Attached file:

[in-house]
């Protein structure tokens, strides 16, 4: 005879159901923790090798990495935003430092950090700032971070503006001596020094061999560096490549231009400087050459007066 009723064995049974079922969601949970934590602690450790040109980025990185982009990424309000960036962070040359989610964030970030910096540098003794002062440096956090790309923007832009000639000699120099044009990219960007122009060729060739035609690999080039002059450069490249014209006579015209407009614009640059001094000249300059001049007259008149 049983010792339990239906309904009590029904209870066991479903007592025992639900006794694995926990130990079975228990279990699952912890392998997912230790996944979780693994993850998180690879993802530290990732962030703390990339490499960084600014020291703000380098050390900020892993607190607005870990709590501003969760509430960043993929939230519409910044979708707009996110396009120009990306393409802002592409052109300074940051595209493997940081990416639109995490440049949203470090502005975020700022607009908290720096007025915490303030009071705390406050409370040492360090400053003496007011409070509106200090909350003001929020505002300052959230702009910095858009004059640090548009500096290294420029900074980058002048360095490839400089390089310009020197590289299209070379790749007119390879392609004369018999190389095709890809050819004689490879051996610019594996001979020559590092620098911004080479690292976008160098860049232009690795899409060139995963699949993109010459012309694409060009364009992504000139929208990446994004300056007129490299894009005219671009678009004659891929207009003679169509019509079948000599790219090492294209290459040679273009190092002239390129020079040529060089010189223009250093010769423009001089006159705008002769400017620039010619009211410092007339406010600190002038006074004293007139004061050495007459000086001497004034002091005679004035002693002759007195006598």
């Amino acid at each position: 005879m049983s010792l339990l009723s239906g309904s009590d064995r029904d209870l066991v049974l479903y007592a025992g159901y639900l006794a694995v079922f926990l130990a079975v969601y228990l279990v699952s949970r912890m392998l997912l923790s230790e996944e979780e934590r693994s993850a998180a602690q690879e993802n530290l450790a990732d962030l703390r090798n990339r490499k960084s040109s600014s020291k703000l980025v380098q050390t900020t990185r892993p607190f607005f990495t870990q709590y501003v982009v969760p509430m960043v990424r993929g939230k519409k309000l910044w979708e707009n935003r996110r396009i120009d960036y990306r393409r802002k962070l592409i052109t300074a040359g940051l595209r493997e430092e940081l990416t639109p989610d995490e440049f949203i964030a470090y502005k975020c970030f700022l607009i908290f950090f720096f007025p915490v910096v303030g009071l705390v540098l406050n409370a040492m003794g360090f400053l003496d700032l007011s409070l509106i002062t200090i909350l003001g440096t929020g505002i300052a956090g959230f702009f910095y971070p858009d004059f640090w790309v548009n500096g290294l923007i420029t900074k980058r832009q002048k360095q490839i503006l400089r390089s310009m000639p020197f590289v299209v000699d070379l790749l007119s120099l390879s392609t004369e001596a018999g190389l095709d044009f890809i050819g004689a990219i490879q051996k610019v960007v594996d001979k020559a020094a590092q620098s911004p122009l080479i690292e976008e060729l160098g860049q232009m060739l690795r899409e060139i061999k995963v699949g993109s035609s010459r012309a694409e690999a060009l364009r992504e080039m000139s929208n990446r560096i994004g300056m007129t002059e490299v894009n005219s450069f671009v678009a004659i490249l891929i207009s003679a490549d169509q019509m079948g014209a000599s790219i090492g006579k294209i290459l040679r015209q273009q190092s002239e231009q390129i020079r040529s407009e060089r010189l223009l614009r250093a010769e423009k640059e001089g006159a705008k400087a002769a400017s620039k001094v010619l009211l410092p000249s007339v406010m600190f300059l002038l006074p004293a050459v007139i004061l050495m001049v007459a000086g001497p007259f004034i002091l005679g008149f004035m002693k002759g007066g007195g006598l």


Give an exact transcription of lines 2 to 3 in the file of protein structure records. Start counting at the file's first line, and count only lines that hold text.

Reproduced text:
């Protein structure tokens, strides 16, 4: 005879159901923790090798990495935003430092950090700032971070503006001596020094061999560096490549231009400087050459007066 009723064995049974079922969601949970934590602690450790040109980025990185982009990424309000960036962070040359989610964030970030910096540098003794002062440096956090790309923007832009000639000699120099044009990219960007122009060729060739035609690999080039002059450069490249014209006579015209407009614009640059001094000249300059001049007259008149 049983010792339990239906309904009590029904209870066991479903007592025992639900006794694995926990130990079975228990279990699952912890392998997912230790996944979780693994993850998180690879993802530290990732962030703390990339490499960084600014020291703000380098050390900020892993607190607005870990709590501003969760509430960043993929939230519409910044979708707009996110396009120009990306393409802002592409052109300074940051595209493997940081990416639109995490440049949203470090502005975020700022607009908290720096007025915490303030009071705390406050409370040492360090400053003496007011409070509106200090909350003001929020505002300052959230702009910095858009004059640090548009500096290294420029900074980058002048360095490839400089390089310009020197590289299209070379790749007119390879392609004369018999190389095709890809050819004689490879051996610019594996001979020559590092620098911004080479690292976008160098860049232009690795899409060139995963699949993109010459012309694409060009364009992504000139929208990446994004300056007129490299894009005219671009678009004659891929207009003679169509019509079948000599790219090492294209290459040679273009190092002239390129020079040529060089010189223009250093010769423009001089006159705008002769400017620039010619009211410092007339406010600190002038006074004293007139004061050495007459000086001497004034002091005679004035002693002759007195006598």
């Amino acid at each position: 005879m049983s010792l339990l009723s239906g309904s009590d064995r029904d209870l066991v049974l479903y007592a025992g159901y639900l006794a694995v079922f926990l130990a079975v969601y228990l279990v699952s949970r912890m392998l997912l923790s230790e996944e979780e934590r693994s993850a998180a602690q690879e993802n530290l450790a990732d962030l703390r090798n990339r490499k960084s040109s600014s020291k703000l980025v380098q050390t900020t990185r892993p607190f607005f990495t870990q709590y501003v982009v969760p509430m960043v990424r993929g939230k519409k309000l910044w979708e707009n935003r996110r396009i120009d960036y990306r393409r802002k962070l592409i052109t300074a040359g940051l595209r493997e430092e940081l990416t639109p989610d995490e440049f949203i964030a470090y502005k975020c970030f700022l607009i908290f950090f720096f007025p915490v910096v303030g009071l705390v540098l406050n409370a040492m003794g360090f400053l003496d700032l007011s409070l509106i002062t200090i909350l003001g440096t929020g505002i300052a956090g959230f702009f910095y971070p858009d004059f640090w790309v548009n500096g290294l923007i420029t900074k980058r832009q002048k360095q490839i503006l400089r390089s310009m000639p020197f590289v299209v000699d070379l790749l007119s120099l390879s392609t004369e001596a018999g190389l095709d044009f890809i050819g004689a990219i490879q051996k610019v960007v594996d001979k020559a020094a590092q620098s911004p122009l080479i690292e976008e060729l160098g860049q232009m060739l690795r899409e060139i061999k995963v699949g993109s035609s010459r012309a694409e690999a060009l364009r992504e080039m000139s929208n990446r560096i994004g300056m007129t002059e490299v894009n005219s450069f671009v678009a004659i490249l891929i207009s003679a490549d169509q019509m079948g014209a000599s790219i090492g006579k294209i290459l040679r015209q273009q190092s002239e231009q390129i020079r040529s407009e060089r010189l223009l614009r250093a010769e423009k640059e001089g006159a705008k400087a002769a400017s620039k001094v010619l009211l410092p000249s007339v406010m600190f300059l002038l006074p004293a050459v007139i004061l050495m001049v007459a000086g001497p007259f004034i002091l005679g008149f004035m002693k002759g007066g007195g006598l």